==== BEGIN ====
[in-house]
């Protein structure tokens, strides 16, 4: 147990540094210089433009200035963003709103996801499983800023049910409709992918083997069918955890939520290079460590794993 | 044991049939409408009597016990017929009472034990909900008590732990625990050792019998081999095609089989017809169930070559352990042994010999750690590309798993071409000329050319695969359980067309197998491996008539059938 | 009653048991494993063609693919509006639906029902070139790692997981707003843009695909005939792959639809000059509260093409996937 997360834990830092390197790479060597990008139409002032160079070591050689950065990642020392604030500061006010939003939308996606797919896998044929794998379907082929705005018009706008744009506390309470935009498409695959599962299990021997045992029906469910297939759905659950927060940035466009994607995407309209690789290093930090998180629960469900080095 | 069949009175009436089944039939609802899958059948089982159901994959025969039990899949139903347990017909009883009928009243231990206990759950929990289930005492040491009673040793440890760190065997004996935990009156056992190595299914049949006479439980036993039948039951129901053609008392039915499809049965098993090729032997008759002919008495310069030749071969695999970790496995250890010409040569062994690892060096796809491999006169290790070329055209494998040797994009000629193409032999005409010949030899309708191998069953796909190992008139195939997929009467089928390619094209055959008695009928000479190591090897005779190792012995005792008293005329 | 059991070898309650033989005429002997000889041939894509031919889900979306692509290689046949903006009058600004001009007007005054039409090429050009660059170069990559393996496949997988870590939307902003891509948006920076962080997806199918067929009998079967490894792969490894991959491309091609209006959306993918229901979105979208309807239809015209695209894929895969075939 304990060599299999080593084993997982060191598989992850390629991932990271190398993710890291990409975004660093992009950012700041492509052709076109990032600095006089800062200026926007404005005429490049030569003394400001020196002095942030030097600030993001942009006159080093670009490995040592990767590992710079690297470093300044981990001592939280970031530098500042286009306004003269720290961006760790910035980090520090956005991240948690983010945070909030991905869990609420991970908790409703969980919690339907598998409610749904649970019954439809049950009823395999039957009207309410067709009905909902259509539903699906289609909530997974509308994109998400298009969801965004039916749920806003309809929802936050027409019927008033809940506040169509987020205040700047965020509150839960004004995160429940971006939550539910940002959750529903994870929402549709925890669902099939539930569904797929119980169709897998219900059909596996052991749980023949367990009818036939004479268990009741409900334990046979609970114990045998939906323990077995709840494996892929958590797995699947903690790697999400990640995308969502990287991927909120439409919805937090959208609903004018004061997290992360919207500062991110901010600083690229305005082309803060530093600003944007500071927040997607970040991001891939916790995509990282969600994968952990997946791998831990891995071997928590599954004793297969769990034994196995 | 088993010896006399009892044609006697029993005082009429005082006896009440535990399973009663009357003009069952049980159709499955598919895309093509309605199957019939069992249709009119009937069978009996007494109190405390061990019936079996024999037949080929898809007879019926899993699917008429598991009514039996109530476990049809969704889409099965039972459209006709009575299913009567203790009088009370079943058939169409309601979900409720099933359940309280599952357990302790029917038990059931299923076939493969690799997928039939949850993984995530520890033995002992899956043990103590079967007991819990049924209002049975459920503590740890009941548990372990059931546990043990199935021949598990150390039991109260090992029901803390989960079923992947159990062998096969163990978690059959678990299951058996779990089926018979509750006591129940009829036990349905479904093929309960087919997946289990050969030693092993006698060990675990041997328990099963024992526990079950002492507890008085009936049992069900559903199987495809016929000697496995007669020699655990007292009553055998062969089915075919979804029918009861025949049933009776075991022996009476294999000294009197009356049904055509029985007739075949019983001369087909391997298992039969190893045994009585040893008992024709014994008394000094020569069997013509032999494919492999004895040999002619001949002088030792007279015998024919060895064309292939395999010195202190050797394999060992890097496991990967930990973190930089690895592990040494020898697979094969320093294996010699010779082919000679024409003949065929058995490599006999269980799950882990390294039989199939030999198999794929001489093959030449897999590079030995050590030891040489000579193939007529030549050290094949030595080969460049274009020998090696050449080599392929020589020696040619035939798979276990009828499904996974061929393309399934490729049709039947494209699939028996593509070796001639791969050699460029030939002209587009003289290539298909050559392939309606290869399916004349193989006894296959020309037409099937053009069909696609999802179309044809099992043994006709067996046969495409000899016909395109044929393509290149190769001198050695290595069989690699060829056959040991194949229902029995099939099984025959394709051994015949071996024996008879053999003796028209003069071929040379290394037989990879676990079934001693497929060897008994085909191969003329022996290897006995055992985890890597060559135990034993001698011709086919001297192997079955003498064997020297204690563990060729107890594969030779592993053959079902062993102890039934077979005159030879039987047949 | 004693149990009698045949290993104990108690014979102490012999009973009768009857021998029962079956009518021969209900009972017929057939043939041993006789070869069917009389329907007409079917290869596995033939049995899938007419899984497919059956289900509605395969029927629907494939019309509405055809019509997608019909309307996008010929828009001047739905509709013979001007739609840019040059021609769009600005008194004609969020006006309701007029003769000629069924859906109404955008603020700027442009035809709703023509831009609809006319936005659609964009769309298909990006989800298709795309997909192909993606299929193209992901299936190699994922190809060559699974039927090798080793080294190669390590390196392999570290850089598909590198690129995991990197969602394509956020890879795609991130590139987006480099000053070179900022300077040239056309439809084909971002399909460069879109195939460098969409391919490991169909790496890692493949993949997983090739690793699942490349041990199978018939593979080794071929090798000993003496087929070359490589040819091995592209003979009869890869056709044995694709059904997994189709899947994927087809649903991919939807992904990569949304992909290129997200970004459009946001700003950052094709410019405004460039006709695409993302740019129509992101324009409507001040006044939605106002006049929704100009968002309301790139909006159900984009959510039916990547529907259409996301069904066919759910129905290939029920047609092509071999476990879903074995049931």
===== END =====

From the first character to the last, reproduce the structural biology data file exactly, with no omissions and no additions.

[in-house]
């Protein structure tokens, strides 16, 4: 147990540094210089433009200035963003709103996801499983800023049910409709992918083997069918955890939520290079460590794993 | 044991049939409408009597016990017929009472034990909900008590732990625990050792019998081999095609089989017809169930070559352990042994010999750690590309798993071409000329050319695969359980067309197998491996008539059938 | 009653048991494993063609693919509006639906029902070139790692997981707003843009695909005939792959639809000059509260093409996937 997360834990830092390197790479060597990008139409002032160079070591050689950065990642020392604030500061006010939003939308996606797919896998044929794998379907082929705005018009706008744009506390309470935009498409695959599962299990021997045992029906469910297939759905659950927060940035466009994607995407309209690789290093930090998180629960469900080095 | 069949009175009436089944039939609802899958059948089982159901994959025969039990899949139903347990017909009883009928009243231990206990759950929990289930005492040491009673040793440890760190065997004996935990009156056992190595299914049949006479439980036993039948039951129901053609008392039915499809049965098993090729032997008759002919008495310069030749071969695999970790496995250890010409040569062994690892060096796809491999006169290790070329055209494998040797994009000629193409032999005409010949030899309708191998069953796909190992008139195939997929009467089928390619094209055959008695009928000479190591090897005779190792012995005792008293005329 | 059991070898309650033989005429002997000889041939894509031919889900979306692509290689046949903006009058600004001009007007005054039409090429050009660059170069990559393996496949997988870590939307902003891509948006920076962080997806199918067929009998079967490894792969490894991959491309091609209006959306993918229901979105979208309807239809015209695209894929895969075939 304990060599299999080593084993997982060191598989992850390629991932990271190398993710890291990409975004660093992009950012700041492509052709076109990032600095006089800062200026926007404005005429490049030569003394400001020196002095942030030097600030993001942009006159080093670009490995040592990767590992710079690297470093300044981990001592939280970031530098500042286009306004003269720290961006760790910035980090520090956005991240948690983010945070909030991905869990609420991970908790409703969980919690339907598998409610749904649970019954439809049950009823395999039957009207309410067709009905909902259509539903699906289609909530997974509308994109998400298009969801965004039916749920806003309809929802936050027409019927008033809940506040169509987020205040700047965020509150839960004004995160429940971006939550539910940002959750529903994870929402549709925890669902099939539930569904797929119980169709897998219900059909596996052991749980023949367990009818036939004479268990009741409900334990046979609970114990045998939906323990077995709840494996892929958590797995699947903690790697999400990640995308969502990287991927909120439409919805937090959208609903004018004061997290992360919207500062991110901010600083690229305005082309803060530093600003944007500071927040997607970040991001891939916790995509990282969600994968952990997946791998831990891995071997928590599954004793297969769990034994196995 | 088993010896006399009892044609006697029993005082009429005082006896009440535990399973009663009357003009069952049980159709499955598919895309093509309605199957019939069992249709009119009937069978009996007494109190405390061990019936079996024999037949080929898809007879019926899993699917008429598991009514039996109530476990049809969704889409099965039972459209006709009575299913009567203790009088009370079943058939169409309601979900409720099933359940309280599952357990302790029917038990059931299923076939493969690799997928039939949850993984995530520890033995002992899956043990103590079967007991819990049924209002049975459920503590740890009941548990372990059931546990043990199935021949598990150390039991109260090992029901803390989960079923992947159990062998096969163990978690059959678990299951058996779990089926018979509750006591129940009829036990349905479904093929309960087919997946289990050969030693092993006698060990675990041997328990099963024992526990079950002492507890008085009936049992069900559903199987495809016929000697496995007669020699655990007292009553055998062969089915075919979804029918009861025949049933009776075991022996009476294999000294009197009356049904055509029985007739075949019983001369087909391997298992039969190893045994009585040893008992024709014994008394000094020569069997013509032999494919492999004895040999002619001949002088030792007279015998024919060895064309292939395999010195202190050797394999060992890097496991990967930990973190930089690895592990040494020898697979094969320093294996010699010779082919000679024409003949065929058995490599006999269980799950882990390294039989199939030999198999794929001489093959030449897999590079030995050590030891040489000579193939007529030549050290094949030595080969460049274009020998090696050449080599392929020589020696040619035939798979276990009828499904996974061929393309399934490729049709039947494209699939028996593509070796001639791969050699460029030939002209587009003289290539298909050559392939309606290869399916004349193989006894296959020309037409099937053009069909696609999802179309044809099992043994006709067996046969495409000899016909395109044929393509290149190769001198050695290595069989690699060829056959040991194949229902029995099939099984025959394709051994015949071996024996008879053999003796028209003069071929040379290394037989990879676990079934001693497929060897008994085909191969003329022996290897006995055992985890890597060559135990034993001698011709086919001297192997079955003498064997020297204690563990060729107890594969030779592993053959079902062993102890039934077979005159030879039987047949 | 004693149990009698045949290993104990108690014979102490012999009973009768009857021998029962079956009518021969209900009972017929057939043939041993006789070869069917009389329907007409079917290869596995033939049995899938007419899984497919059956289900509605395969029927629907494939019309509405055809019509997608019909309307996008010929828009001047739905509709013979001007739609840019040059021609769009600005008194004609969020006006309701007029003769000629069924859906109404955008603020700027442009035809709703023509831009609809006319936005659609964009769309298909990006989800298709795309997909192909993606299929193209992901299936190699994922190809060559699974039927090798080793080294190669390590390196392999570290850089598909590198690129995991990197969602394509956020890879795609991130590139987006480099000053070179900022300077040239056309439809084909971002399909460069879109195939460098969409391919490991169909790496890692493949993949997983090739690793699942490349041990199978018939593979080794071929090798000993003496087929070359490589040819091995592209003979009869890869056709044995694709059904997994189709899947994927087809649903991919939807992904990569949304992909290129997200970004459009946001700003950052094709410019405004460039006709695409993302740019129509992101324009409507001040006044939605106002006049929704100009968002309301790139909006159900984009959510039916990547529907259409996301069904066919759910129905290939029920047609092509071999476990879903074995049931």